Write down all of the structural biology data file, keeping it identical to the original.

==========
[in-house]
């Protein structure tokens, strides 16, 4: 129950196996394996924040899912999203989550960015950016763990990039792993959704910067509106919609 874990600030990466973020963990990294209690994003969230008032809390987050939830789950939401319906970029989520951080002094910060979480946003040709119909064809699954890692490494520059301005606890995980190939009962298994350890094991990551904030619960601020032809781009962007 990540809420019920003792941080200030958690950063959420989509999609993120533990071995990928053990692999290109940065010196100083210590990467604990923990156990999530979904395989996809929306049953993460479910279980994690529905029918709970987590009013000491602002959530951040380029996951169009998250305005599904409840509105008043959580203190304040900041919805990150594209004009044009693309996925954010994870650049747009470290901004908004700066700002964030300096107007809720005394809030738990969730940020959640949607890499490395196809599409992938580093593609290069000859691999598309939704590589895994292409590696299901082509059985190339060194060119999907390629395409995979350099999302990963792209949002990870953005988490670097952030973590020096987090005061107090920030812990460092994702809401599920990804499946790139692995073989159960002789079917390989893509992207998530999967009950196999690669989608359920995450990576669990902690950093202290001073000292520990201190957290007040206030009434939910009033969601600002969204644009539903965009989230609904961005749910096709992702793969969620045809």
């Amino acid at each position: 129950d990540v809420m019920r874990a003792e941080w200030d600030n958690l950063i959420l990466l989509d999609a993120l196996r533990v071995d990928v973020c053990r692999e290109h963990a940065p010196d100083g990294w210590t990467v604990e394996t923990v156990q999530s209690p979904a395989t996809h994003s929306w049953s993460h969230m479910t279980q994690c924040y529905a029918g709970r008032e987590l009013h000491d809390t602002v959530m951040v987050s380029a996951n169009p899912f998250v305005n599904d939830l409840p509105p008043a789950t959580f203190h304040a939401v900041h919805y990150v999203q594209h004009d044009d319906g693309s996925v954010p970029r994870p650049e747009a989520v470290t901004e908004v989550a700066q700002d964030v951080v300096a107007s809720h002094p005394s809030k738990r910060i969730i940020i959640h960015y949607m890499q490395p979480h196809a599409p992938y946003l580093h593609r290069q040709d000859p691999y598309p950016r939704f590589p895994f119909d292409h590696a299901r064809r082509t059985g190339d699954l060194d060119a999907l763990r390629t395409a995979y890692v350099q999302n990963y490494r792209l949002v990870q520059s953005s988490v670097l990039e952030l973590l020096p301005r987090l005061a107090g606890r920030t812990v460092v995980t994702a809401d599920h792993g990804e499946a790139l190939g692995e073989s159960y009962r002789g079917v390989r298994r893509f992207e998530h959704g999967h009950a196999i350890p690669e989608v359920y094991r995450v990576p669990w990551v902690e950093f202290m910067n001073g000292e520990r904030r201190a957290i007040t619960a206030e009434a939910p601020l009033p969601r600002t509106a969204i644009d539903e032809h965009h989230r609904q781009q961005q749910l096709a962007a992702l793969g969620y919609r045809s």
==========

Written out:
[in-house]
């Protein structure tokens, strides 16, 4: 129950196996394996924040899912999203989550960015950016763990990039792993959704910067509106919609 874990600030990466973020963990990294209690994003969230008032809390987050939830789950939401319906970029989520951080002094910060979480946003040709119909064809699954890692490494520059301005606890995980190939009962298994350890094991990551904030619960601020032809781009962007 990540809420019920003792941080200030958690950063959420989509999609993120533990071995990928053990692999290109940065010196100083210590990467604990923990156990999530979904395989996809929306049953993460479910279980994690529905029918709970987590009013000491602002959530951040380029996951169009998250305005599904409840509105008043959580203190304040900041919805990150594209004009044009693309996925954010994870650049747009470290901004908004700066700002964030300096107007809720005394809030738990969730940020959640949607890499490395196809599409992938580093593609290069000859691999598309939704590589895994292409590696299901082509059985190339060194060119999907390629395409995979350099999302990963792209949002990870953005988490670097952030973590020096987090005061107090920030812990460092994702809401599920990804499946790139692995073989159960002789079917390989893509992207998530999967009950196999690669989608359920995450990576669990902690950093202290001073000292520990201190957290007040206030009434939910009033969601600002969204644009539903965009989230609904961005749910096709992702793969969620045809």
């Amino acid at each position: 129950d990540v809420m019920r874990a003792e941080w200030d600030n958690l950063i959420l990466l989509d999609a993120l196996r533990v071995d990928v973020c053990r692999e290109h963990a940065p010196d100083g990294w210590t990467v604990e394996t923990v156990q999530s209690p979904a395989t996809h994003s929306w049953s993460h969230m479910t279980q994690c924040y529905a029918g709970r008032e987590l009013h000491d809390t602002v959530m951040v987050s380029a996951n169009p899912f998250v305005n599904d939830l409840p509105p008043a789950t959580f203190h304040a939401v900041h919805y990150v999203q594209h004009d044009d319906g693309s996925v954010p970029r994870p650049e747009a989520v470290t901004e908004v989550a700066q700002d964030v951080v300096a107007s809720h002094p005394s809030k738990r910060i969730i940020i959640h960015y949607m890499q490395p979480h196809a599409p992938y946003l580093h593609r290069q040709d000859p691999y598309p950016r939704f590589p895994f119909d292409h590696a299901r064809r082509t059985g190339d699954l060194d060119a999907l763990r390629t395409a995979y890692v350099q999302n990963y490494r792209l949002v990870q520059s953005s988490v670097l990039e952030l973590l020096p301005r987090l005061a107090g606890r920030t812990v460092v995980t994702a809401d599920h792993g990804e499946a790139l190939g692995e073989s159960y009962r002789g079917v390989r298994r893509f992207e998530h959704g999967h009950a196999i350890p690669e989608v359920y094991r995450v990576p669990w990551v902690e950093f202290m910067n001073g000292e520990r904030r201190a957290i007040t619960a206030e009434a939910p601020l009033p969601r600002t509106a969204i644009d539903e032809h965009h989230r609904q781009q961005q749910l096709a962007a992702l793969g969620y919609r045809s």